About 8 kilometers south of Ypres, in the middle of a farm, is a small green pond known as the “Pool of Peace”, but its creation was a rather violent event.
It was 1916 and the First World War was in its second year. The Germans had occupied the Belgian coast and was using the coastal ports as bases from which they attacked merchant ships and troop transports in the North Sea and English Channel. Capturing these ports became a major objective for the British army. But before that could happen, the British had to drive the Germans out of a tactically important high ground called the Messines–Wytschaete Ridge, located south of Ypress, in Belgium.
The crater at Spanbroekmolen, also known as the Lone Tree Crater or the Pool of Peace. Photo credit: Eric Huybrechts/Flickr
In the preceding few months, the British were attacking German positions with underground mines with great success. The British Commander-in-Chief Sir Douglas Haig decided that the capture of the all important ridge shall be accomplished by mines too.
Over the next several months, Royal engineers carefully dug some two dozen tunnels under German lines and packed them with 450,000 kg of explosives. They were all fired at the same time at 3:10 am on 7 June 1917, creating one of the largest non-nuclear explosions in history. At Lille University’s geology department, 20 km away, the shock wave was mistaken for an earthquake. Tremors were also detected by seismographs near Utrecht, at 200 km distance, and on the Isle of Wight, nearly 300 km away. It was rumored that the sound of the explosion was heard as far away as London and Dublin. Eyewitnesses closer to the scene of action reported seeing “pillars of fire” rising out of the ground.
British journalist Philip Gibbs later reported the incident:
Suddenly at dawn, as a signal for all of our guns to open fire, there rose out of the dark ridge of Messines and ‘Whitesheet’ and that ill-famed Hill 60, enormous volumes of scarlet flame […] throwing up high towers of earth and smoke all lighted by the flame, spilling over into fountains of fierce colour, so that many of our soldiers waiting for the assault were thrown to the ground. The German troops were stunned, dazed and horror-stricken if there were not killed outright. Many of them lay dead in the great craters opened by the mines.
Graphics by BBC
One of the mines under Hill 60 was charged with 24,000 kg of explosives, and another mine under Caterpillar was charged with 32,000 kg of explosives. Both explosions blew away large part of the hill. In total, about 10,000 German soldiers were killed or went missing in the Messines Ridge explosions alone.
On one of the highest points of the Messines Ridge, under Spanbroekmolen, some 41,000 kg of explosives were packed. The mine at Spanbroekmolen was located 27 meters below ground, at the end of a tunnel that began more than half a kilometer away from inside a small wood. The original tunnel was discovered by the Germans and destroyed in March 1917, forcing the Royal Engineers to start a new branch. After three months and only a few hours to go before the scheduled explosion, workers charged the mine and the primer charge and tested the circuits. Finally at 3:10 am, it was detonated along with all mines at Messines. The Spanbroekmolen mine exploded 15 seconds late, by which time the German soldiers had already been ordered to go over the top, and had left their trenches and begun to move across no-man’s land. But the blast was so powerful that flying debris killed many British soldiers who stood hundreds of meters away. The blast left a crater approximately 75 meters (250 feet) in diameter, and 12 meters (40 feet) deep. It was this crater that eventually became the “Lone Tree Crater” or the “Pool of Peace”.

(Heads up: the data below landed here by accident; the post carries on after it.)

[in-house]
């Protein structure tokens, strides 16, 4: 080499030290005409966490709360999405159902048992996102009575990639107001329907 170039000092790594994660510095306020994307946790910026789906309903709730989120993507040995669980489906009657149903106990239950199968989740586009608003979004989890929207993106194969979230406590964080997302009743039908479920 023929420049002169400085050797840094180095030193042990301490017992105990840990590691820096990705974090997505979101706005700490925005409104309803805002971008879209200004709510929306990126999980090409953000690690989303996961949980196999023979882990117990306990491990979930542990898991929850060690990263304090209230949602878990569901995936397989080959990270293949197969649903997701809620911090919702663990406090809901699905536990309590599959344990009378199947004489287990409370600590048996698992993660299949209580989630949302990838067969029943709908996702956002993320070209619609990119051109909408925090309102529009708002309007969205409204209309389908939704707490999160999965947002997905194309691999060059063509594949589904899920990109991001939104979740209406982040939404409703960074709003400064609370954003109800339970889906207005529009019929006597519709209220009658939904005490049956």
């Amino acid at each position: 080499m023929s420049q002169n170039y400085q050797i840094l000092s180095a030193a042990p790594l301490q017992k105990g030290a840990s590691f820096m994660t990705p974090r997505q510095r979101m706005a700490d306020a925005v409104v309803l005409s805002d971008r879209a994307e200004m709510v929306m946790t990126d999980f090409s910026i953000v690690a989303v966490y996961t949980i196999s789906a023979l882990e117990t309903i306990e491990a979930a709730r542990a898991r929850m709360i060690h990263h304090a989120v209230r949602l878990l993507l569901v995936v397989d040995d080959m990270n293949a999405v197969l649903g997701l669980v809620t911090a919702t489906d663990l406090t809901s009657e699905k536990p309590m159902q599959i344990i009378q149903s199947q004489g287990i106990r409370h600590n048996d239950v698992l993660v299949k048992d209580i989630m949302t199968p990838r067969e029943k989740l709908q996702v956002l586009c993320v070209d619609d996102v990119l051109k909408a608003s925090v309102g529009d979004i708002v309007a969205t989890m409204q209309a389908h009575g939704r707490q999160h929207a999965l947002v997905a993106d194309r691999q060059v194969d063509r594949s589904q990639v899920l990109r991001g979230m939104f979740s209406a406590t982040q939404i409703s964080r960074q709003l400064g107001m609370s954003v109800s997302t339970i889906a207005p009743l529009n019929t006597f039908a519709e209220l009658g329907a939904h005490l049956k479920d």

The evening before the attack, General Sir Charles Harington, Chief of Staff of the Second Army said to the press: “Gentlemen, I don’t know whether we are going to make history tomorrow, but at any rate we shall change geography.”
Indeed, the explosions at Messines Ridge created several permanent craters that have now turned into shallow pools.
Not far is the Peckham Farm Crater, about 240 feet across. 39,400 kg of explosives was used to blow up the mine that was dug underneath the crater. Further north is the Maedelstede Farm crater, a 100 feet across, created by 41,000 kg of explosives. Further up still are the twin craters of Petit Bois, and less than a kilometer north are the three craters of Hollandscheschur Farm. Then south of Spanbroekmolen are the double craters of Kruistraat.
Some of the mines, however, failed to detonate. They still remain like ticking time bombs underneath private land. One blew up unexpectedly in 1955 during a thunderstorm. A pylon was unknowingly erected above the site of the mine. When lightning struck the pylon, it detonated the mine below. The only casualty was a cow.
Related: Lochnagar Mine Crater
Geological sections of a part of the Messines Ridge mine craters.
The Caterpillar crater. Photo credit: ViennaUK/Wikimedia
Factory Farm Crater. Photo credit: Arthur Jordan/Flickr
The crater of the Peckham mine.
British troops in a captured, badly smashed by the British bombardment, German trench on Messines Ridge. June 7, 1917. Photo credit: Imperial War Museum
A general view showing the destruction of Oosttaverne Wood, including the trenches taken by the British during the Battle of Messines Ridge. Seen on 11th June 1917. Photo credit: Imperial War Museum